A rally that was planned by several far-right, nationalist and anti-Muslim groups and set to be held on Saturday in Nathan Phillips Square in Toronto has been postponed.
The event alarmed many anti-racist and Jewish groups, as well as Toronto Mayor John Tory. It was to take place on the first anniversary of the neo-Nazi march in Charlottesville, Va., which culminated in the murder of a counter-protester.
The rally’s main organizer, the Calgary-based Worldwide Coalition Against Islam (WCAI), announced on its Facebook page on Aug. 9 that several conflicts led to the decision to postpone.
“Due to people being snowflakes about the August 11th date coincidentally being on the same day as Charlottesville last year and groups pulling out and there being a Bollywood festival scheduled at Nathan Phillips Square, I have decided to postpone this rally,” an organizer wrote.
“I want the first ever WCAI rally to be a big event with everyone on the same page but people can’t stop bashing each other and sabotaging our event and I’m not gonna waste my time and money flying out there for this bull—t. When people get their s–t together and put their differences aside then and only then will I make the trip out.”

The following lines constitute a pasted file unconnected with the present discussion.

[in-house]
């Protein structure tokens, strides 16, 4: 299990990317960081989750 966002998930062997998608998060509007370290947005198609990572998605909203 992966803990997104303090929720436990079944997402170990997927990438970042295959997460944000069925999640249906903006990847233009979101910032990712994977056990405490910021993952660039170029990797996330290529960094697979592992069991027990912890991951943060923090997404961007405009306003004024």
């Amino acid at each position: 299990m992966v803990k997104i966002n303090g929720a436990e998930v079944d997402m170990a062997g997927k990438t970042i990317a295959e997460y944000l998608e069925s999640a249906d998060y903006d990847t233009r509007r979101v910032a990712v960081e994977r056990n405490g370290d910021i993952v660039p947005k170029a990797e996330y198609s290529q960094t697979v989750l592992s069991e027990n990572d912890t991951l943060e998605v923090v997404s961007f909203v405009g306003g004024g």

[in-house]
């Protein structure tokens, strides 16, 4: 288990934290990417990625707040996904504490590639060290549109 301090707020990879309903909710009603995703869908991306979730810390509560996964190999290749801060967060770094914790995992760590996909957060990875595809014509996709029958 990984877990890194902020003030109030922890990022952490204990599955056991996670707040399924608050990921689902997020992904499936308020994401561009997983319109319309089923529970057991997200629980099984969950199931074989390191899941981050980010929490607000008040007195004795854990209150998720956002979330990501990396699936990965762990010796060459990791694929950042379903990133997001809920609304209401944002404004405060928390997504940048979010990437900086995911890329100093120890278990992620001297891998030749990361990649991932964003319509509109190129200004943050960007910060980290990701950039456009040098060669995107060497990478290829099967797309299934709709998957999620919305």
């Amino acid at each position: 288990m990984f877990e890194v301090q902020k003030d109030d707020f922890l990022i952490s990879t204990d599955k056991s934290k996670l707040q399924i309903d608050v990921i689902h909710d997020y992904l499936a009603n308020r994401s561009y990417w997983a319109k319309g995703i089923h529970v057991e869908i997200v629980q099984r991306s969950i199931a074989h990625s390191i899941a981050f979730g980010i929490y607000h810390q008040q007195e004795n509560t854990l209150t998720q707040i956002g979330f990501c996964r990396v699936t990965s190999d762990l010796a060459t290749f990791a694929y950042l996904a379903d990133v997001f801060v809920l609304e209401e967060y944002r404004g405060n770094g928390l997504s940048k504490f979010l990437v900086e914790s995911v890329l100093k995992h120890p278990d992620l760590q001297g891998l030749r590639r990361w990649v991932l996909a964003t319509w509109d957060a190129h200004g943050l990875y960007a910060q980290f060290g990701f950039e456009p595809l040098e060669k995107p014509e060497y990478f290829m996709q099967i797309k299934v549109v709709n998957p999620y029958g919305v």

The Canadian Anti-Hate Network, which monitors and exposes racist groups, said the pressure of a planned counter-demonstration and “far-right infighting” was responsible for the postponement, and it called the development “a victory for anti-racists in Toronto.”
There was no immediate reaction to the postponement from Jewish groups.
On Aug. 8, Meir Weinstein, the director of the Jewish Defence League of Canada (JDL), noted the following on Facebook:
“This Saturday, a group WCAI is planning a rally to commemorate Charlottesville. Last year in Charlottesville, a group of White Supremacist lead a torchlight rally and chanted ‘Jews will not replace us.’ That torchlight rally and anti-Semitism must be condemned and should never be tolerated in Toronto. Patriotic Canadians must stand united against such hate.”
The next day, WCAI leader Joey De Luca slammed Weinstein on Facebook, saying that the JDL leader had “ruined” the rally with his “bulls–t slander.”
The Canadian Anti-Hate Network had said that rally organizers were hoping for 200 people to attend, including “the most physically aggressive far-right groups, like the Soldiers of Odin, Proud Boys and the Northern Guard.”
The rally got the attention of Tory, who told The CJN on Aug. 8 that it was “unpermitted. It shouldn’t be permitted and won’t be permitted by the city. There is no place for anti-hate rallies of any kind, directed at any group in Toronto. It’s just not acceptable.”
More to come …